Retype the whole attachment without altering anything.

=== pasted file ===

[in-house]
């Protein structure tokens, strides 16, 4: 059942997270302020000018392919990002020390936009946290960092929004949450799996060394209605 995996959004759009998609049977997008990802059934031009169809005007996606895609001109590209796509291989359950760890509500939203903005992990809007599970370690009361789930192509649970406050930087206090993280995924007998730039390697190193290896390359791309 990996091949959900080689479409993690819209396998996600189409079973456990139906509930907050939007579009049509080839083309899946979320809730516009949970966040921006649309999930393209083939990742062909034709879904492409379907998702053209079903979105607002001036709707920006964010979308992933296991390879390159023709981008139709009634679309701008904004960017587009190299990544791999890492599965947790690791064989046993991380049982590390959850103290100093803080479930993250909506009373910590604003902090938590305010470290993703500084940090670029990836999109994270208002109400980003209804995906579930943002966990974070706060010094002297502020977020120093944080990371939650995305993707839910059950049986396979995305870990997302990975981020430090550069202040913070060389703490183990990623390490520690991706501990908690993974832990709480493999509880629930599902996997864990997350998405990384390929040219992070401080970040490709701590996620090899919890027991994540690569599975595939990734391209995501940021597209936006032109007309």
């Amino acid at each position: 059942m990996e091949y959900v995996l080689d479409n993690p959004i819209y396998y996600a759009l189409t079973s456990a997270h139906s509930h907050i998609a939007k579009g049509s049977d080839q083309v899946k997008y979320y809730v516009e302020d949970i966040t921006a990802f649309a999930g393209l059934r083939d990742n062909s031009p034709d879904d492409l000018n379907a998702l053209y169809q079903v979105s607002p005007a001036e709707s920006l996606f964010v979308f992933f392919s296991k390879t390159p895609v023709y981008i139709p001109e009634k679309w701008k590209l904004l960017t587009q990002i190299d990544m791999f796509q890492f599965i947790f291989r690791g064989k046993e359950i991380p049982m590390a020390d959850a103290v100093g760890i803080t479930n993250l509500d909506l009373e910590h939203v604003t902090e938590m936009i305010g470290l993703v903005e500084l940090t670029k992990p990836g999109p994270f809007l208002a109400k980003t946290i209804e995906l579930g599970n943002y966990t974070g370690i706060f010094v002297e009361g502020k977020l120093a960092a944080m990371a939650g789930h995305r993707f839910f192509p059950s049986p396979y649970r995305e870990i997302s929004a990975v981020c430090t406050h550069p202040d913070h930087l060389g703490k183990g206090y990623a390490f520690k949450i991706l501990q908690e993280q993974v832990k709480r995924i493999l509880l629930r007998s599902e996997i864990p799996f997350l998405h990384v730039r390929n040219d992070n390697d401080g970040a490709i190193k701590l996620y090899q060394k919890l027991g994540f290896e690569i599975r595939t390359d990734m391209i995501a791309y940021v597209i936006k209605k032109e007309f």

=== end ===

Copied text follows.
[in-house]
């Protein structure tokens, strides 16, 4: 059942997270302020000018392919990002020390936009946290960092929004949450799996060394209605 995996959004759009998609049977997008990802059934031009169809005007996606895609001109590209796509291989359950760890509500939203903005992990809007599970370690009361789930192509649970406050930087206090993280995924007998730039390697190193290896390359791309 990996091949959900080689479409993690819209396998996600189409079973456990139906509930907050939007579009049509080839083309899946979320809730516009949970966040921006649309999930393209083939990742062909034709879904492409379907998702053209079903979105607002001036709707920006964010979308992933296991390879390159023709981008139709009634679309701008904004960017587009190299990544791999890492599965947790690791064989046993991380049982590390959850103290100093803080479930993250909506009373910590604003902090938590305010470290993703500084940090670029990836999109994270208002109400980003209804995906579930943002966990974070706060010094002297502020977020120093944080990371939650995305993707839910059950049986396979995305870990997302990975981020430090550069202040913070060389703490183990990623390490520690991706501990908690993974832990709480493999509880629930599902996997864990997350998405990384390929040219992070401080970040490709701590996620090899919890027991994540690569599975595939990734391209995501940021597209936006032109007309």
């Amino acid at each position: 059942m990996e091949y959900v995996l080689d479409n993690p959004i819209y396998y996600a759009l189409t079973s456990a997270h139906s509930h907050i998609a939007k579009g049509s049977d080839q083309v899946k997008y979320y809730v516009e302020d949970i966040t921006a990802f649309a999930g393209l059934r083939d990742n062909s031009p034709d879904d492409l000018n379907a998702l053209y169809q079903v979105s607002p005007a001036e709707s920006l996606f964010v979308f992933f392919s296991k390879t390159p895609v023709y981008i139709p001109e009634k679309w701008k590209l904004l960017t587009q990002i190299d990544m791999f796509q890492f599965i947790f291989r690791g064989k046993e359950i991380p049982m590390a020390d959850a103290v100093g760890i803080t479930n993250l509500d909506l009373e910590h939203v604003t902090e938590m936009i305010g470290l993703v903005e500084l940090t670029k992990p990836g999109p994270f809007l208002a109400k980003t946290i209804e995906l579930g599970n943002y966990t974070g370690i706060f010094v002297e009361g502020k977020l120093a960092a944080m990371a939650g789930h995305r993707f839910f192509p059950s049986p396979y649970r995305e870990i997302s929004a990975v981020c430090t406050h550069p202040d913070h930087l060389g703490k183990g206090y990623a390490f520690k949450i991706l501990q908690e993280q993974v832990k709480r995924i493999l509880l629930r007998s599902e996997i864990p799996f997350l998405h990384v730039r390929n040219d992070n390697d401080g970040a490709i190193k701590l996620y090899q060394k919890l027991g994540f290896e690569i599975r595939t390359d990734m391209i995501a791309y940021v597209i936006k209605k032109e007309f």